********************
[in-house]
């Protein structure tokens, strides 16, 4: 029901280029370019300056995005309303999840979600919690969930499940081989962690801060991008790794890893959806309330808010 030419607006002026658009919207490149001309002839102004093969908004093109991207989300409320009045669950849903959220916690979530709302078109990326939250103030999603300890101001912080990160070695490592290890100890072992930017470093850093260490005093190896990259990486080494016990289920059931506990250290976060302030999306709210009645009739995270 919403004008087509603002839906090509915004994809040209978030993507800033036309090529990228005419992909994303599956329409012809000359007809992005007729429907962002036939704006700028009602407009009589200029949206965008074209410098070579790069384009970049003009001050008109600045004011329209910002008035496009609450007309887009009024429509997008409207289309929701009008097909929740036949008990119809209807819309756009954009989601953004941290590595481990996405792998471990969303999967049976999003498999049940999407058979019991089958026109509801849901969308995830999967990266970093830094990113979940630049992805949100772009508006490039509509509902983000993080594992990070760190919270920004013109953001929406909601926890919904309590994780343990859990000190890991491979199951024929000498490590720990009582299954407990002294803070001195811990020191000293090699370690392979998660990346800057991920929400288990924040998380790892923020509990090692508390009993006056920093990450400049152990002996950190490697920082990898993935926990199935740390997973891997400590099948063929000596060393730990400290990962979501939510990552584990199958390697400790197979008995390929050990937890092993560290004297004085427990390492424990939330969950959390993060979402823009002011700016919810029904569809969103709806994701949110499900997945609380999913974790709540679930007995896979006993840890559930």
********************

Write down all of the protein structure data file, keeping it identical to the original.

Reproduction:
[in-house]
């Protein structure tokens, strides 16, 4: 029901280029370019300056995005309303999840979600919690969930499940081989962690801060991008790794890893959806309330808010 030419607006002026658009919207490149001309002839102004093969908004093109991207989300409320009045669950849903959220916690979530709302078109990326939250103030999603300890101001912080990160070695490592290890100890072992930017470093850093260490005093190896990259990486080494016990289920059931506990250290976060302030999306709210009645009739995270 919403004008087509603002839906090509915004994809040209978030993507800033036309090529990228005419992909994303599956329409012809000359007809992005007729429907962002036939704006700028009602407009009589200029949206965008074209410098070579790069384009970049003009001050008109600045004011329209910002008035496009609450007309887009009024429509997008409207289309929701009008097909929740036949008990119809209807819309756009954009989601953004941290590595481990996405792998471990969303999967049976999003498999049940999407058979019991089958026109509801849901969308995830999967990266970093830094990113979940630049992805949100772009508006490039509509509902983000993080594992990070760190919270920004013109953001929406909601926890919904309590994780343990859990000190890991491979199951024929000498490590720990009582299954407990002294803070001195811990020191000293090699370690392979998660990346800057991920929400288990924040998380790892923020509990090692508390009993006056920093990450400049152990002996950190490697920082990898993935926990199935740390997973891997400590099948063929000596060393730990400290990962979501939510990552584990199958390697400790197979008995390929050990937890092993560290004297004085427990390492424990939330969950959390993060979402823009002011700016919810029904569809969103709806994701949110499900997945609380999913974790709540679930007995896979006993840890559930």